UWC Pastoral Care Conference
In mid-June, a UWC Pastoral Care Conference was held at Pearson College, Canada over five days. It was designed to bring together residential staff from all UWCs in the spirit of connectivity and collaboration. We were delighted that there were representatives from all the UWC schools and colleges, including the two prospective campuses in Thailand and Japan. All the teams present at the conference are committed to providing a strong, supportive and responsive pastoral progamme on each of our campuses. We were delighted that Jens Waltermann, the Executive Director of UWC International, joined for the majority of the programme - eager to listen and learn about pastoral developments in all our colleges. Laurence Nodder and Larry Lamont, Rektors of UWC RBC and UWC RCN respectively, were the Heads present and responsible for the conference [Larry's welcoming address follows below]. The residential teams present at the conference came together having listened to feedback on respective campuses from residential staff and having brought many student ‘voices’ (experiences, struggles, mental health issues, and personal UWC challenges) in their backpacks. The programme consisted of presentations, workshops and discussion groups on many pastoral subjects including: health and wellness, safety and security, supporting students of concern, gender and sexuality issues, mindfulness and social and emotional learning, dealing with trauma, promoting regular sleep patterns, and much more. The main objective of the conference was for participants to share experiences and learning and then to take back what we learnt to our respective schools and colleges. In essence, this was a conference designed to provide professional development, a springboard for ongoing collaboration and support, for the benefit for the students on our campuses. The Annual UWC Admissions Meeting was organized to coincide with the Pastoral Care Conference - and we spent one day with a shared agenda. Thank you to the hosting team at Pearson who succeeded in delivering a highly stimulating conference and creating a welcoming atmosphere for all participants. Sarah Hamilton, Director of Boarding at Atlantic College, captured the spirit of the conference in the final plenary session: 'I have worked at AC for over 20 year and this conference has helped me feel part of a global UWC community for the very first time. Thank you.'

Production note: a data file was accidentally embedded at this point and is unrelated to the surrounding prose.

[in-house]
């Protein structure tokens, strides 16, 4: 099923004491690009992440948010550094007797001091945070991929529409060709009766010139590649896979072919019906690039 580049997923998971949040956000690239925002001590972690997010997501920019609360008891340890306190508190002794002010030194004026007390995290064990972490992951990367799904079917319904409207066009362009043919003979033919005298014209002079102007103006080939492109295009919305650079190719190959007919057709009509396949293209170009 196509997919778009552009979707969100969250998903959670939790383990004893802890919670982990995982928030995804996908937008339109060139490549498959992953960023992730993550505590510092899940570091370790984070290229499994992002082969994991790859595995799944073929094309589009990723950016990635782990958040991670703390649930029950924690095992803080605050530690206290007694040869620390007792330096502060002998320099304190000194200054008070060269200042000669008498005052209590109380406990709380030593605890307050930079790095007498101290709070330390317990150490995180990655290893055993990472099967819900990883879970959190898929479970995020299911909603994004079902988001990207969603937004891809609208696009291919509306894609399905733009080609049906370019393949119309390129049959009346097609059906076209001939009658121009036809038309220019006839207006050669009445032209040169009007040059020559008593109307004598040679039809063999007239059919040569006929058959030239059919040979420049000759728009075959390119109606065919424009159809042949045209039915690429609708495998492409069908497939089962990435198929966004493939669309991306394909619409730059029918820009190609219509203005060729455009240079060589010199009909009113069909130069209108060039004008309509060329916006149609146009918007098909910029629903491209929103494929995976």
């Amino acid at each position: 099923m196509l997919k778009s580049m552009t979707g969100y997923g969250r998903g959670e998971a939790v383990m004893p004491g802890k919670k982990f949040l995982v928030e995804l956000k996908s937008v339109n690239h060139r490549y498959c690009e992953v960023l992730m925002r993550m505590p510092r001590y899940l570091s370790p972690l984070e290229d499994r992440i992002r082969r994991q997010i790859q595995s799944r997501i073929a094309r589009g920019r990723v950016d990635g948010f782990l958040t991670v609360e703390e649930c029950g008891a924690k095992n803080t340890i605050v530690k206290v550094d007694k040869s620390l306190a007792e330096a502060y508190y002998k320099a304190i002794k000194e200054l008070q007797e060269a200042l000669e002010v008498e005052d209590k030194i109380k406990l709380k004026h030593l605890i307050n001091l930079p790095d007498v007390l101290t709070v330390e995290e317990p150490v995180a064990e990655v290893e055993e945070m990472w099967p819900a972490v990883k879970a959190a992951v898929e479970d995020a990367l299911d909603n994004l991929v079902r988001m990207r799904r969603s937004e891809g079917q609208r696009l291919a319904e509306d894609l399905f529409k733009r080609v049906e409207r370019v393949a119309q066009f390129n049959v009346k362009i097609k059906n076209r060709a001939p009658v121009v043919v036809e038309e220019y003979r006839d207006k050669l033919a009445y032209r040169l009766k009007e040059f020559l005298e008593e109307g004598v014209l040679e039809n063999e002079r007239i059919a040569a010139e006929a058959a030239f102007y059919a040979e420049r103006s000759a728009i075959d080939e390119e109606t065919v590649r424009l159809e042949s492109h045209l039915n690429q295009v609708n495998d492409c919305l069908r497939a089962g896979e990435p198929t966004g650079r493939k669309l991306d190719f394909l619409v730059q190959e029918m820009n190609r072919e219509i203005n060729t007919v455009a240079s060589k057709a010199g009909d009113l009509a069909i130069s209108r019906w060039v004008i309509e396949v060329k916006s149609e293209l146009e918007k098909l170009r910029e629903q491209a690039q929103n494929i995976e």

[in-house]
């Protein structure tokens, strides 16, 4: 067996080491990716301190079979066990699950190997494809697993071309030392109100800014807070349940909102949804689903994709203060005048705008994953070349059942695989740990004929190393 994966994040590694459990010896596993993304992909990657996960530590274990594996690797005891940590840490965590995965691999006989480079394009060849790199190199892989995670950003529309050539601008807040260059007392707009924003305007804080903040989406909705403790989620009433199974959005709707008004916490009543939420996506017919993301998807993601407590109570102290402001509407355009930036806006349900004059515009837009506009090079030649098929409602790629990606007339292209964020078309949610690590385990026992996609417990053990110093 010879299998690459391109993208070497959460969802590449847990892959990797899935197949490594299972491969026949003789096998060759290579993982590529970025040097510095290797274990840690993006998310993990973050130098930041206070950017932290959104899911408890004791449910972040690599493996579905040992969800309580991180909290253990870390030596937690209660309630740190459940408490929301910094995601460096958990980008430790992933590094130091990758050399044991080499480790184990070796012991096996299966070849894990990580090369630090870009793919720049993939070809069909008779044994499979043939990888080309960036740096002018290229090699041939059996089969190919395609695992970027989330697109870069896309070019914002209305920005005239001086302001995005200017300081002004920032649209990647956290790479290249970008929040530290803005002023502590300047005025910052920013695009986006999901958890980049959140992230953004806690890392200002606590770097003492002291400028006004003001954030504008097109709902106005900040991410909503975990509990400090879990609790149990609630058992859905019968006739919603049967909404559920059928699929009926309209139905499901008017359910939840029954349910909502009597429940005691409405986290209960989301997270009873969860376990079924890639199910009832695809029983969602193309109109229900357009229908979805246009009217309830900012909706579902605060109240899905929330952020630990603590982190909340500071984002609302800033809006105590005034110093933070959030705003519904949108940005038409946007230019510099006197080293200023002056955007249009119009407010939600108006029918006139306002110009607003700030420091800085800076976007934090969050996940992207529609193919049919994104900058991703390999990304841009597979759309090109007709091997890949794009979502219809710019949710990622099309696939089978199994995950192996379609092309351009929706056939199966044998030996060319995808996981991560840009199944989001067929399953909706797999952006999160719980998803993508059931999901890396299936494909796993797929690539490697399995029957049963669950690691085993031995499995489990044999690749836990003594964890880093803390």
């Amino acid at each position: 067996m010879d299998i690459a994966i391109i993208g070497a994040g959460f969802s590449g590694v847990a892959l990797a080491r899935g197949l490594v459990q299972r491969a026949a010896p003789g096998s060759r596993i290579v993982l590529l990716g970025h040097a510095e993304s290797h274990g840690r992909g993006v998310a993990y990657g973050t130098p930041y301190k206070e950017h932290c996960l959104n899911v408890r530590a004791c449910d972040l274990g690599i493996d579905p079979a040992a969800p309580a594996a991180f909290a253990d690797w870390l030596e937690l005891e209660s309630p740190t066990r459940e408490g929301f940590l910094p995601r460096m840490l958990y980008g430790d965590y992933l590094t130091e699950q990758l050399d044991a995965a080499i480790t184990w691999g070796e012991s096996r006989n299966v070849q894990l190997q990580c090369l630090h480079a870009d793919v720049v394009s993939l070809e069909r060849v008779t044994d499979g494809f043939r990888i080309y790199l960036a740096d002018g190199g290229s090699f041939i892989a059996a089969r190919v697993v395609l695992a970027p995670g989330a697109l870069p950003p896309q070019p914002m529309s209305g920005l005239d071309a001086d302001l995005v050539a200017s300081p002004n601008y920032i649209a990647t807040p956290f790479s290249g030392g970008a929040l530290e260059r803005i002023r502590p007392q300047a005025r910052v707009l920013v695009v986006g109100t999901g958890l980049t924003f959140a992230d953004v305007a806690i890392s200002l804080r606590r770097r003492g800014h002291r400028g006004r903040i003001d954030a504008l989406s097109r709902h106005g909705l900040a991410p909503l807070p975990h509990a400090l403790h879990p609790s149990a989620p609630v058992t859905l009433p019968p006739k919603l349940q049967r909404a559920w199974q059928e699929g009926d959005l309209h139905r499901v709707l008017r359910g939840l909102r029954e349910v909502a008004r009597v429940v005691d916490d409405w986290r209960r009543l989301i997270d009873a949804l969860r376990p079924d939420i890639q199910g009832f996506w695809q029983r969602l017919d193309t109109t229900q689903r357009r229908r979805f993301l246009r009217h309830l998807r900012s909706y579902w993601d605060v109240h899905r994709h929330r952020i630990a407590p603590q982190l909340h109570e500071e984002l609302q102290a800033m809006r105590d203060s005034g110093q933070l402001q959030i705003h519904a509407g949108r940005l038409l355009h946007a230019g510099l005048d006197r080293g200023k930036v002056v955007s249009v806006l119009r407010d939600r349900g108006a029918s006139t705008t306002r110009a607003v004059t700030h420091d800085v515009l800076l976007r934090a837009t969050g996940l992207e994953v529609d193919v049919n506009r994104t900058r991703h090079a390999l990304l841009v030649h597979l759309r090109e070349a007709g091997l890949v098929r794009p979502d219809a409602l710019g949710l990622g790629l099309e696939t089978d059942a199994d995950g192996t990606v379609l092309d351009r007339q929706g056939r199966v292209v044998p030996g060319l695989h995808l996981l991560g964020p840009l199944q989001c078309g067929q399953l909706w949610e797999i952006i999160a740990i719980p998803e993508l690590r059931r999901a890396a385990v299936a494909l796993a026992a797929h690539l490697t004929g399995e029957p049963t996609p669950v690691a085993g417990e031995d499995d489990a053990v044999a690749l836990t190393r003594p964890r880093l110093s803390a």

Welcome address by Larry Lamont, Rektor of UWC RCN
"It is with great pleasure that I welcome you here today to the UWC Pastoral Care Conference. The team here at Pearson has asked me to acknowledge that this conference takes place on the traditional lands of the Beecher Bay First Nation.
In the first half of 2015 Libby, the Dean of Students here at Pearson, took a sabbatical term and decided to visit a set of different UWC schools and colleges as a form of professional development. In the final phase of her itinerary, she headed to Red Cross Nordic and began to discuss with Summer, our then Director of Residential Life, the possibility of running a conference designed to bring together residential staff from all UWCs in the spirit of connectivity and collaboration.Over a year on, we are all gathered here today as a result of Libby’s vision for a conference of this nature and the commitment from the residential and administrative teams here at Pearson to deliver a stimulating, thought-provoking and challenging programme for us all.
Thank you to the Pearson team for all that you have done in the run-up to this conference.
The Heads have been observing ‘in the wings’ with keen interest as the conference has taken shape and identity. Many of the Heads asked if they too could attend the conference but we decided at a biannual meeting at Mahindra in May 2015 that we should strive to create a space for the residential staff of our schools to connect, share stories, and share expertise – without extensive and possible over-representation from the Heads.
We agreed that I would act as the Head liaison at the Conference and that we should invite Laurence Nodder of UWC Robert Bosch to attend given his extensive experience as a UWC Head. Desiree of Pearson will also be here as the hosting Head whilst we are on campus. Our role is to listen and to learn from you all – and to give feedback to the Heads’ forum, to our communities and to other key stakeholders in advance of October’s Congress in Trieste.
I was at a strategic / Congress planning meeting in Spain at the very end of May with Jill Longson, the Vice Chair of the International Board, and she asked me to share this message with you: